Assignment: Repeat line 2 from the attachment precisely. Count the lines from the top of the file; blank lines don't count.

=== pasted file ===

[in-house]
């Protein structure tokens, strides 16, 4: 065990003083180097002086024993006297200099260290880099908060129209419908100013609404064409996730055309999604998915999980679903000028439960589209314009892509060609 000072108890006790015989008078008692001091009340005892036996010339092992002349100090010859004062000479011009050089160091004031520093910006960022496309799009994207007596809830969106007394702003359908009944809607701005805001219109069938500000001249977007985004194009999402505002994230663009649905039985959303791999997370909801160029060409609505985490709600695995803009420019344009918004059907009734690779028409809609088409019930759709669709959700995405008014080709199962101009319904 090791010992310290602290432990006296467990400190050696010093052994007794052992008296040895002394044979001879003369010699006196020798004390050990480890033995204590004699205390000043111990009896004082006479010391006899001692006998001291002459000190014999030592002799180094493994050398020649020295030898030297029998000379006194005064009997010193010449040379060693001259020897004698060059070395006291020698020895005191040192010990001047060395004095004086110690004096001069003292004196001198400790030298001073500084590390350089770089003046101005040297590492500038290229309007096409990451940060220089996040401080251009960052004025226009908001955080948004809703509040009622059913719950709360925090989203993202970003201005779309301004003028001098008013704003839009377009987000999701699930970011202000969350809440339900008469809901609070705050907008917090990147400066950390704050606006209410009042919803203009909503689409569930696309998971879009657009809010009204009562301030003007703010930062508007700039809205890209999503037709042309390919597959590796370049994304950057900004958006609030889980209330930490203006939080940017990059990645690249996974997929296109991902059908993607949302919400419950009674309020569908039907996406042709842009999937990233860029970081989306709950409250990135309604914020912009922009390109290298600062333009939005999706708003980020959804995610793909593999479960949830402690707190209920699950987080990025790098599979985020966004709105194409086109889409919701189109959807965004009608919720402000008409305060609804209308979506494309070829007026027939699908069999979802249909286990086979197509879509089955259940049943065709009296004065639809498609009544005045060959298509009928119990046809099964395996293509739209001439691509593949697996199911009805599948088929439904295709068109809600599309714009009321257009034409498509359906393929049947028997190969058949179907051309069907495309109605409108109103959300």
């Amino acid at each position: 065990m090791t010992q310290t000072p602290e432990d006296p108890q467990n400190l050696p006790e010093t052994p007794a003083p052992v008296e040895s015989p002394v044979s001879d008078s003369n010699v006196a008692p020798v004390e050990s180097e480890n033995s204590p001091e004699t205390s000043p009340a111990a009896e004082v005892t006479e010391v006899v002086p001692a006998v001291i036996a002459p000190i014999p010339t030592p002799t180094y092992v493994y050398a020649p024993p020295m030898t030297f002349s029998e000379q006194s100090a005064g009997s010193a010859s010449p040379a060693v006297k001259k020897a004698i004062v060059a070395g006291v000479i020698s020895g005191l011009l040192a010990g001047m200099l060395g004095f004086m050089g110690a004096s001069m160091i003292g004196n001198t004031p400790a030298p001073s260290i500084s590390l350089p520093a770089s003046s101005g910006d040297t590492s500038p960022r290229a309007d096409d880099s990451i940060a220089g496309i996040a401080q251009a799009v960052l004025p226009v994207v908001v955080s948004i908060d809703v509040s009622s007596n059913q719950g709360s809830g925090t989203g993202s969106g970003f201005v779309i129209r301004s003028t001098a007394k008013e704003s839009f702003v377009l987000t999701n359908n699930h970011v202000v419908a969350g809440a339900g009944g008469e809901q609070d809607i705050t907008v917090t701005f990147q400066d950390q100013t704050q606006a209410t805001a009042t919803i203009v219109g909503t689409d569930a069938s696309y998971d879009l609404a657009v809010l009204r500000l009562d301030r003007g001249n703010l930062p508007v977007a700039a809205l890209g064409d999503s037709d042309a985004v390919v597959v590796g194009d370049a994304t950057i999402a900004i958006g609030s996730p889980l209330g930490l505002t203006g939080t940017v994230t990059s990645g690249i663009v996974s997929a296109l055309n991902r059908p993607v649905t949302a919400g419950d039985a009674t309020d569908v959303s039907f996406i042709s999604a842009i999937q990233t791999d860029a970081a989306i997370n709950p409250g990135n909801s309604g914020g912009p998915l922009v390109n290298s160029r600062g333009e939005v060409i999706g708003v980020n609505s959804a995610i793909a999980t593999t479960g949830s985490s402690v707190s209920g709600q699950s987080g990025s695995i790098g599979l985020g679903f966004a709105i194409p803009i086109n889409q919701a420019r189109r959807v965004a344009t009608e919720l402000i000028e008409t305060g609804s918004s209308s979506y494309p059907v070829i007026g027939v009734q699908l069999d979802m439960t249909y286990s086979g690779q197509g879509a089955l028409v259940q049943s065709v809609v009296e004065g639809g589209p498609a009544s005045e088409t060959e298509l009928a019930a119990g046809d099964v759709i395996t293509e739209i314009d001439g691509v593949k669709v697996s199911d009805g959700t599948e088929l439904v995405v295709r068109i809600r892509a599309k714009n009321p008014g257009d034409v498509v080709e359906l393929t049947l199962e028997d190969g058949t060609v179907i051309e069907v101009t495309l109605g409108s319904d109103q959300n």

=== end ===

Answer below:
């Protein structure tokens, strides 16, 4: 065990003083180097002086024993006297200099260290880099908060129209419908100013609404064409996730055309999604998915999980679903000028439960589209314009892509060609 000072108890006790015989008078008692001091009340005892036996010339092992002349100090010859004062000479011009050089160091004031520093910006960022496309799009994207007596809830969106007394702003359908009944809607701005805001219109069938500000001249977007985004194009999402505002994230663009649905039985959303791999997370909801160029060409609505985490709600695995803009420019344009918004059907009734690779028409809609088409019930759709669709959700995405008014080709199962101009319904 090791010992310290602290432990006296467990400190050696010093052994007794052992008296040895002394044979001879003369010699006196020798004390050990480890033995204590004699205390000043111990009896004082006479010391006899001692006998001291002459000190014999030592002799180094493994050398020649020295030898030297029998000379006194005064009997010193010449040379060693001259020897004698060059070395006291020698020895005191040192010990001047060395004095004086110690004096001069003292004196001198400790030298001073500084590390350089770089003046101005040297590492500038290229309007096409990451940060220089996040401080251009960052004025226009908001955080948004809703509040009622059913719950709360925090989203993202970003201005779309301004003028001098008013704003839009377009987000999701699930970011202000969350809440339900008469809901609070705050907008917090990147400066950390704050606006209410009042919803203009909503689409569930696309998971879009657009809010009204009562301030003007703010930062508007700039809205890209999503037709042309390919597959590796370049994304950057900004958006609030889980209330930490203006939080940017990059990645690249996974997929296109991902059908993607949302919400419950009674309020569908039907996406042709842009999937990233860029970081989306709950409250990135309604914020912009922009390109290298600062333009939005999706708003980020959804995610793909593999479960949830402690707190209920699950987080990025790098599979985020966004709105194409086109889409919701189109959807965004009608919720402000008409305060609804209308979506494309070829007026027939699908069999979802249909286990086979197509879509089955259940049943065709009296004065639809498609009544005045060959298509009928119990046809099964395996293509739209001439691509593949697996199911009805599948088929439904295709068109809600599309714009009321257009034409498509359906393929049947028997190969058949179907051309069907495309109605409108109103959300």